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Review: The Anatomy of a Bath Mat

Anuli Changa enjoys the interesting writing and direction of Will Vincent’s play, part of the Drama Society’s MIFTA season 2018

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Not strictly about bath mats or anatomy, this multi-layered play written and directed by Will Vincent follows Elliot (Evie Appleson), a writer, on a superficial soap opera that her boss refuses to accept complicated writing for. When Elliot meets the mysterious Alessandra (Chloë Slater) she’s given the opportunity to go in a different direction, an escape from the mundane – but will it be any better?

The Anatomy of a Bath Mat had a mixture of monologues, conversation, and a thoughtful use of repetition that echoed both the monotony of modern life and the circle Elliot was caught in. It was heightened by impressive movement, directed by Kat Humphrey, including the ensemble simulating waves, executing montages and lifts.

Appleson was a powerful presence as Elliot, very expressive and engaging throughout. There was a clear contrast between her exaggerated environment and her own presence, which had a decidedly existential air.

Ayden Brouwers, playing the strong and often silent Stevie, was another standout performance, displaying real ability to portray clearly identifiable feelings and opinions with little or no script. This was a difficult role and one which I found the most endearing, as Stevie attempts to hold together and mend all the relationships over the course of the play.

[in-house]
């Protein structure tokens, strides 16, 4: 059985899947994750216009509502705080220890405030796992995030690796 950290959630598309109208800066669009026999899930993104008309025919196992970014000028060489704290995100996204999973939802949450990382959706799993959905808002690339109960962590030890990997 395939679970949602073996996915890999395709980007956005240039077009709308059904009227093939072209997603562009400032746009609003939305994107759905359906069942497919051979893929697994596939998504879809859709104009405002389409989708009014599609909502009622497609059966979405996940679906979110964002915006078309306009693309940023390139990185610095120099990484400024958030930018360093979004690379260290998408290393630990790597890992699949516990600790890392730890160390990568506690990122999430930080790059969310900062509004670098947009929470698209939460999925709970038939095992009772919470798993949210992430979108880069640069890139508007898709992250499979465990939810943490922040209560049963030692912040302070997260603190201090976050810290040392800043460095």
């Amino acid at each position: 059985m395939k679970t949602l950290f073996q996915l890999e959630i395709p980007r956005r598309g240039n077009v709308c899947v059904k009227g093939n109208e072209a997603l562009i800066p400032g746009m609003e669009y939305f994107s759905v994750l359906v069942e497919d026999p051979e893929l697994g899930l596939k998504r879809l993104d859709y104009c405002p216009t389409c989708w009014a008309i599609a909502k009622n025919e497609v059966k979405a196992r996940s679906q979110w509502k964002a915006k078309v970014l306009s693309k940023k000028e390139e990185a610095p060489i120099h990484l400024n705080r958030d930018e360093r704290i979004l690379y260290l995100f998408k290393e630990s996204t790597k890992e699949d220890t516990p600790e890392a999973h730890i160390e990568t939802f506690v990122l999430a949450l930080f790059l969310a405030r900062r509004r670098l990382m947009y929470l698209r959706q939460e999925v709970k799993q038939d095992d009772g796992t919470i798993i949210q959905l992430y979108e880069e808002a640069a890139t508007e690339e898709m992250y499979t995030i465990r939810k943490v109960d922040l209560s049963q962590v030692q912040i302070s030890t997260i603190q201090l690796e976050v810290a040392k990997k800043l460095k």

Writer One (Megan Shone) and Writer Two (Scarlett Spicer) had great chemistry as the writing pair that intrigued, with their relationship as life-long friends, romantic partners, or some hybrid of the two. These two characters provided comical moments, such as Snapchat filters created with props like dog ears and flower crowns. But, they also added a further representation of how quickly people tend to dispose of others. Their names were mentioned once and not remembered, and they were used as objects instead of people.

The realisation that Elliot has been physically and emotionally abused by her partner Max was dealt with powerfully and sensitively by Appleson. The abusive relationship was realistically alluded to for the remainder of the play, in that no one ever said the word ‘abuse’ and seemed to care more about their own guilt for not noticing ‘the signs’.

However, I feel that this story line was unnecessary to an already impressive and engaging play. The narrative mainly focussed on clashing ideas about life and treatment of objects and people and did so more than successfully without this plot point.

The bath mat was a metaphor for many things throughout the play, both overt and covert. It seemed at times to represent people who’ve been sullied in some way by life experiences and left to feel insignificant. Or else, the bath mat was there to represent all the moments not made important and appreciated in human life which perhaps should be.

This play was a triumph in interesting writing and direction, made unusual by its marrying of choice physical theatre and clever exaggerated characterisation. It reconsiders the often dismissed and insignificant moments of life and rethinks how we label the world around us.